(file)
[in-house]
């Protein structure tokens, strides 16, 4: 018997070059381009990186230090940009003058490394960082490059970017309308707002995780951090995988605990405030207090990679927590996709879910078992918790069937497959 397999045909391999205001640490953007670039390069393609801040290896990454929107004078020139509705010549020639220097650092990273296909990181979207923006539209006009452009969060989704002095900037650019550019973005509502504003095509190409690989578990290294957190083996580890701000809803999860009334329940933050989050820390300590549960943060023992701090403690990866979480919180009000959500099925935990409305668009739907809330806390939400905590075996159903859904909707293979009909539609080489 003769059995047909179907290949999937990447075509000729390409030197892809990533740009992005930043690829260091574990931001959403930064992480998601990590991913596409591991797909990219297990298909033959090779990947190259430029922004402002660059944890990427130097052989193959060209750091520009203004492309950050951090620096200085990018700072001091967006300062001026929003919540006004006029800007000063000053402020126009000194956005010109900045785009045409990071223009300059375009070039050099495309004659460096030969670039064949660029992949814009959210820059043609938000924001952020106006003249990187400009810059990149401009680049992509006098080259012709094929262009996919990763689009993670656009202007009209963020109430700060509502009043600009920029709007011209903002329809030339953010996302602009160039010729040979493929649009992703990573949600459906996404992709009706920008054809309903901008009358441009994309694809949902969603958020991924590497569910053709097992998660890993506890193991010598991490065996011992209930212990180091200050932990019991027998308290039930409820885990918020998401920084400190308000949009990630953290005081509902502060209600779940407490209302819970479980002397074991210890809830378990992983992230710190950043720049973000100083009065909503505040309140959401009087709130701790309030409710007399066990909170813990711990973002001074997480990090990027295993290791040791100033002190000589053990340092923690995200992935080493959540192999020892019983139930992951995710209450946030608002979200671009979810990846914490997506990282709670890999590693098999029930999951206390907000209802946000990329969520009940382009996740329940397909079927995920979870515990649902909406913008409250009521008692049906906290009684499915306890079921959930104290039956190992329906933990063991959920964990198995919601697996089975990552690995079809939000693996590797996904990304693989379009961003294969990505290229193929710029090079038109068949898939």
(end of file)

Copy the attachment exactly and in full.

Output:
[in-house]
């Protein structure tokens, strides 16, 4: 018997070059381009990186230090940009003058490394960082490059970017309308707002995780951090995988605990405030207090990679927590996709879910078992918790069937497959 397999045909391999205001640490953007670039390069393609801040290896990454929107004078020139509705010549020639220097650092990273296909990181979207923006539209006009452009969060989704002095900037650019550019973005509502504003095509190409690989578990290294957190083996580890701000809803999860009334329940933050989050820390300590549960943060023992701090403690990866979480919180009000959500099925935990409305668009739907809330806390939400905590075996159903859904909707293979009909539609080489 003769059995047909179907290949999937990447075509000729390409030197892809990533740009992005930043690829260091574990931001959403930064992480998601990590991913596409591991797909990219297990298909033959090779990947190259430029922004402002660059944890990427130097052989193959060209750091520009203004492309950050951090620096200085990018700072001091967006300062001026929003919540006004006029800007000063000053402020126009000194956005010109900045785009045409990071223009300059375009070039050099495309004659460096030969670039064949660029992949814009959210820059043609938000924001952020106006003249990187400009810059990149401009680049992509006098080259012709094929262009996919990763689009993670656009202007009209963020109430700060509502009043600009920029709007011209903002329809030339953010996302602009160039010729040979493929649009992703990573949600459906996404992709009706920008054809309903901008009358441009994309694809949902969603958020991924590497569910053709097992998660890993506890193991010598991490065996011992209930212990180091200050932990019991027998308290039930409820885990918020998401920084400190308000949009990630953290005081509902502060209600779940407490209302819970479980002397074991210890809830378990992983992230710190950043720049973000100083009065909503505040309140959401009087709130701790309030409710007399066990909170813990711990973002001074997480990090990027295993290791040791100033002190000589053990340092923690995200992935080493959540192999020892019983139930992951995710209450946030608002979200671009979810990846914490997506990282709670890999590693098999029930999951206390907000209802946000990329969520009940382009996740329940397909079927995920979870515990649902909406913008409250009521008692049906906290009684499915306890079921959930104290039956190992329906933990063991959920964990198995919601697996089975990552690995079809939000693996590797996904990304693989379009961003294969990505290229193929710029090079038109068949898939």